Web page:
ANALYSIS: Sprint sold on spectrum?

ANALYSIS: Sprint sold on spectrum?

Arguably, if Sprint was to opt for domestic consolidation and take up Dish Network's $25.5 billion bid, it would have chosen a route that gives it no end of available wireless spectrum.

The question now lies in what Dish will do with this spectrum, if indeed it does grab Sprint and consequently spectrum-rich Clearwire as a result.

Richard Karpinski, senior analyst at Yankee Group opens up the idea of the combined company establishing a wholesale model and use it to re-sell spectrum to smaller operators. “It is possible that Sprint will leverage the spectrum for their mobile and fixed business, and become a lot more dynamic in the wholesale market.”

Dish entered the bidding late, and offered $5.5 billion more than Softbank offered, just last month. Softbank was under the assumption it had tied up a deal to acquire a 70% stake in the company at the end of last year.

Charles Ergen, chairman of the satellite provider, and a known Blackjack cards player, showed his hand late in the battle for Sprint. But he has made no secret of his intentions to link up his satellite TV offering with a mobile wireless play, and has gone all out in acquiring available spectrum with the view to launch a bundled package.

“Dish has been talking about its mobile stategy for many years, yet the company has not been particularly clear or successful in executing these aspirations,” said Sara Kaufman, senior analyst at Ovum.

To beef up Sprint’s domestic operation, Dish’s proposal seems like a viable option. For one thing, its market share would grow significantly, and provide existing customers with more options. Sprint would also be in a very good position to combine broadband, TV, mobile and voice services, and to wholesale much sought after spectrum to smaller rivaling players. The two bids, in effect, provide Sprint with twodifferent sets of factors to consider. Analysts in the US have commented on the fact that Dish is indeed a US company, and in-country consolidation would be a preferable outcome overall.

Also, the fact that Sprint could viably offer triple play services through Dish, a strategy that has been successfully undertaken by rivals AT&T and Verizon could prove an additional pulling point for the company’s decision makers.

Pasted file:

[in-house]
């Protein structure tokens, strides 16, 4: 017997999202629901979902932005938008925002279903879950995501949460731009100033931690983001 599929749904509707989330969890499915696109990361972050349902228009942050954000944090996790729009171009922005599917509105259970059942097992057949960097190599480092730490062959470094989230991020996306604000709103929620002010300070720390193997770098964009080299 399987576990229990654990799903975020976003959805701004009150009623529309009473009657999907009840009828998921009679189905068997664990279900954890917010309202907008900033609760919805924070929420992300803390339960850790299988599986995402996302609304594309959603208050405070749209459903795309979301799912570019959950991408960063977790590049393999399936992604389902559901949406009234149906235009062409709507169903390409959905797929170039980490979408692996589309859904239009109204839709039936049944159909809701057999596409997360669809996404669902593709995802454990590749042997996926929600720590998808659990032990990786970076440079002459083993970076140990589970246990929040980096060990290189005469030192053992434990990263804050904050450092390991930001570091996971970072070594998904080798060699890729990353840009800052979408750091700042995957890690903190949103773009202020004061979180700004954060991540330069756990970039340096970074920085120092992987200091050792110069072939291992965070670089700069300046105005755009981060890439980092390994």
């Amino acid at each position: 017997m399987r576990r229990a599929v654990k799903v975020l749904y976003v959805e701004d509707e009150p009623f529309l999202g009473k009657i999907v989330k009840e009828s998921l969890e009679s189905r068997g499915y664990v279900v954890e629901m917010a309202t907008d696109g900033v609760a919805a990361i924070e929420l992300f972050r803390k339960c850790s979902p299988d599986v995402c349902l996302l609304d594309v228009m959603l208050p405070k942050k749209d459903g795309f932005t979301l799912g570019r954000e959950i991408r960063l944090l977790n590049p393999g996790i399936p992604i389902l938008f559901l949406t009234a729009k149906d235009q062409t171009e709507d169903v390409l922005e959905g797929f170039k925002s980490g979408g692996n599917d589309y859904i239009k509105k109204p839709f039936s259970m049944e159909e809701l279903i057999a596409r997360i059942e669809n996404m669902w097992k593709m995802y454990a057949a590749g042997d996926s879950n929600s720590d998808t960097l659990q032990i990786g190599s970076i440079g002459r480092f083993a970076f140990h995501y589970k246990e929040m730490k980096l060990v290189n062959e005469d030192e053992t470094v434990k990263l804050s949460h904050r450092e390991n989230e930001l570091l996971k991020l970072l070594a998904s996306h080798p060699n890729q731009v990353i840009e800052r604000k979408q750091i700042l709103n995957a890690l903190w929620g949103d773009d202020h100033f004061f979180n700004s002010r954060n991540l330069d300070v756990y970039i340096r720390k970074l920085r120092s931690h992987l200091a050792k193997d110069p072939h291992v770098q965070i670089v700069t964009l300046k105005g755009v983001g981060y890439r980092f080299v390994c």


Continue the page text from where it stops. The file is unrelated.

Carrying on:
“Sprint is caught in the middle of two markets,” said Karpinski. “In effect, the two bids offer Sprint the chance to develop two different business models. With Softbank, they get access to a pure play model, increase their market share on mobile level, while gaining

access to capital injection.”

Karpinski noted that Dish has a plethora of spectrum to exploit, and is intent on doing so, one way or another. “It would really put Sprint back in the game in terms of its fight against the larger players, and provide an additional way to add market share across the entire US telecoms ecosystem.”

The problem, according to Kaufman, lies in where Dish would sit on a mobile play, where Sprint has built the core foundation of its business. “Dish has no experience or expertise in managing mobile sales channels, crafting effective go-to-market strategies or pricing, or managing all of the operational complexities and challenges associated with being a mobile operator,” she said.

Market watchers, on the whole, have held a consistant view regarding Softbank’s bid to acquire a majority stake in Sprint. When first announced, the idea that Softbank was to enter the US market and make Sprint a lot more competitive was met with a relative amount of cautious optimism. Dish’s bid, since, has brought up a whole range of questions, including how much debt the merged companies will carry, and the fact that the satellite operator has not yet pledged a figure for capital investment, unlike rivaling Softbank. “Softbank will bring cash, expertise, and spectrum alignment to Sprint,” said Kaufman. “It has a like minded corporate strategy and culture of being the market disruptor in its home market. All of these factors align well with Sprint and its needs.” Karpinski added, that while both Dish and Softbank differ on a range of levels, both companies are intent on shaking up the market. “This is a good thing for Sprint,” he says. “They are both disruptive because they want to enter new markets, and considering who Sprint are competing against, either acquisition could work in the long run.”

On the outside looking in, two companies fighting over Sprint could be deemed as a positive for the US provider. However, the Dish bid serves to prolong the process, and could cause substantial damage to the operator in the long term. The fact that the company has revamped its wholesale model in recent months, in addition to undergoing a transformational project to rollout LTE means it needs access to large amounts of capital. In such a critical period for the company, market watchers believe it will struggle to make critical decisions about its overall strategic direction.

“Stability, certainty and speed may be more valuable than cash in hand,” concluded Ovum’s Kaufman.

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